I agree 100% that a development rule tri would be interesting as long as the rule doesn't have too many serious arbitrary restrictions. In my opinion ,beam should be either unlimited or a figure like 1.3 length(like Hydroptere), foils could be limited to "foil assist" only requiring the ama to at least touch the water or they could allow full flying.
    A pet peeve of mine has always been that most tri's under 20' are not designed with the maximum advantages a tri configuration has and therefore small tri's have got the rep of being slower than beach cats: doesn't have to be so!
    Again, good luck!
     
  14. idkfa
    Joined: Sep 2005
    Posts: 329
    Likes: 6, Points: 18, Legacy Rep: 79
    Location: Windward islands, Caribbean

    idkfa Senior Member

    Doug I see each with its own role.

    F18 as day sailing beach.

    The tri as off-shore capable with overnight possible - fair conditions.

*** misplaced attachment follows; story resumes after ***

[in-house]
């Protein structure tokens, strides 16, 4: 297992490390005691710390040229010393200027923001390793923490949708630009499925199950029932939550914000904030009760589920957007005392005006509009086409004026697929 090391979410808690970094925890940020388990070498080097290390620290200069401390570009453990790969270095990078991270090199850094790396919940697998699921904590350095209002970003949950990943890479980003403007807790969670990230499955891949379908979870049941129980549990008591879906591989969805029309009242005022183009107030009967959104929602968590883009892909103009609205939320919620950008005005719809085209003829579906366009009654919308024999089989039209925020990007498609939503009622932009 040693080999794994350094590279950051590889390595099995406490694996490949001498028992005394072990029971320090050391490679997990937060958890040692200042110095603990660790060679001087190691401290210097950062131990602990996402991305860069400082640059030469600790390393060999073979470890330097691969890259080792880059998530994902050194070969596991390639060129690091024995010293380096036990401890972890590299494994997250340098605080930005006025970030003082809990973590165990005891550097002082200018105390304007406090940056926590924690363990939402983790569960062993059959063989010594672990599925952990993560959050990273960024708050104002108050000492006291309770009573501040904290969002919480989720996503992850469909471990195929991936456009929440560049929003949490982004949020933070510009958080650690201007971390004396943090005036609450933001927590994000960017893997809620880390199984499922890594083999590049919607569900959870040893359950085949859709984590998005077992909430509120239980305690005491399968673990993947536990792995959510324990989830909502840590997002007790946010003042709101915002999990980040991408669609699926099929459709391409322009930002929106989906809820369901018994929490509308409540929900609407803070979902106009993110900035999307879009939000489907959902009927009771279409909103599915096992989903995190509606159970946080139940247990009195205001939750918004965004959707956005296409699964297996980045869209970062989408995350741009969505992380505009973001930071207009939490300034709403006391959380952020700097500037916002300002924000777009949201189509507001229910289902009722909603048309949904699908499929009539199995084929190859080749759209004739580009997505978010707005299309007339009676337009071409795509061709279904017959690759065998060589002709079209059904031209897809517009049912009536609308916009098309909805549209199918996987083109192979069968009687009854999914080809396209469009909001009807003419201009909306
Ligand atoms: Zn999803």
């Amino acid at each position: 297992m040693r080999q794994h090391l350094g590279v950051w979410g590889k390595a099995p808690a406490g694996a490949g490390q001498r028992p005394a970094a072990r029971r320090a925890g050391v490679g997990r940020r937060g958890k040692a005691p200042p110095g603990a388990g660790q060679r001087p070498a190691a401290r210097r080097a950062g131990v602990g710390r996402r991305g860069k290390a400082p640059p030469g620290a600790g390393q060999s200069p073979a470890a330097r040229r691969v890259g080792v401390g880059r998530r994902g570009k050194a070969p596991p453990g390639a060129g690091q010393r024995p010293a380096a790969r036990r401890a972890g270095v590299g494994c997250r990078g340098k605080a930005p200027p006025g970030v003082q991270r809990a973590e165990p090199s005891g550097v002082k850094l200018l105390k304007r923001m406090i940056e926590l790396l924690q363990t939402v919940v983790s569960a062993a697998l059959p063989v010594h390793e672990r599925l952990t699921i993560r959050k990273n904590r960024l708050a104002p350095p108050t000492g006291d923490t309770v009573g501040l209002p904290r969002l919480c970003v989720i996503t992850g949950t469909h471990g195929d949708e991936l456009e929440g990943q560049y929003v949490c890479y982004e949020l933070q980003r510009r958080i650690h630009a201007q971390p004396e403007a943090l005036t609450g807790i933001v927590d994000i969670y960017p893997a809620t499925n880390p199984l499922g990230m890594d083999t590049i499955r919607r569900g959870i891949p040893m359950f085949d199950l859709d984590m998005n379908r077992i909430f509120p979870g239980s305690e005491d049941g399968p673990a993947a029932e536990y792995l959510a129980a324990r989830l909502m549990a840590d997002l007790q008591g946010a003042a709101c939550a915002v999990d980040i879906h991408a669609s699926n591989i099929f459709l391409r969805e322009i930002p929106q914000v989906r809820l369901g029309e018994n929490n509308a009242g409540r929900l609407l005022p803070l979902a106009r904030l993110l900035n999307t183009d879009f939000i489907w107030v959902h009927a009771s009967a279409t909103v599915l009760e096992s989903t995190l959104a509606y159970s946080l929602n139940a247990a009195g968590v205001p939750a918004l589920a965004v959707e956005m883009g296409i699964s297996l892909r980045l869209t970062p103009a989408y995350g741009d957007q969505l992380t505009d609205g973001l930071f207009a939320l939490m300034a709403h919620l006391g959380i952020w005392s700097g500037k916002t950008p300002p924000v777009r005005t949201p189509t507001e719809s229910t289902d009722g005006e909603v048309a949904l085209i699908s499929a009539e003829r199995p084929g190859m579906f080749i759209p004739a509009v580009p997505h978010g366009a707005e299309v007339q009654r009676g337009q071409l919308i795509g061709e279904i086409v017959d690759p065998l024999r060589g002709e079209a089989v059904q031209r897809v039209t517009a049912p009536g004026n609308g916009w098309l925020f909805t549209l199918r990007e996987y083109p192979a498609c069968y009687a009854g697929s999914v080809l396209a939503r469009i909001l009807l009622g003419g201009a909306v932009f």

Mini650 trans ocean - storm ready.

    Also I don't doubt that it is possible to trick-out an beach tri 18 that will smoke a cat, but I more concerned with mass appeal, cause to me a tacking duel on a mono (ie. numbers) is more fun than speed.

    Good luck with your self-righting trimaran model, please don't patent the results!
     

  15. Willallison
    Joined: Oct 2001
    Posts: 3,590
    Likes: 130, Points: 0, Legacy Rep: 2369
    Location: Australia

    Willallison Senior Member

    Well... I have to say I'm surprised.... I always thought that T20 cricket was designed to appeal to those with a short attention span... just the kind of folk that linger around here!:p:p:p

    sorry... back to the topic at hand....;)
     
Loading...
Forum posts represent the experience, opinion, and view of individual users. Boat Design Net does not necessarily endorse nor share the view of each individual post.
When making potentially dangerous or financial decisions, always employ and consult appropriate professionals. Your circumstances or experience may be different.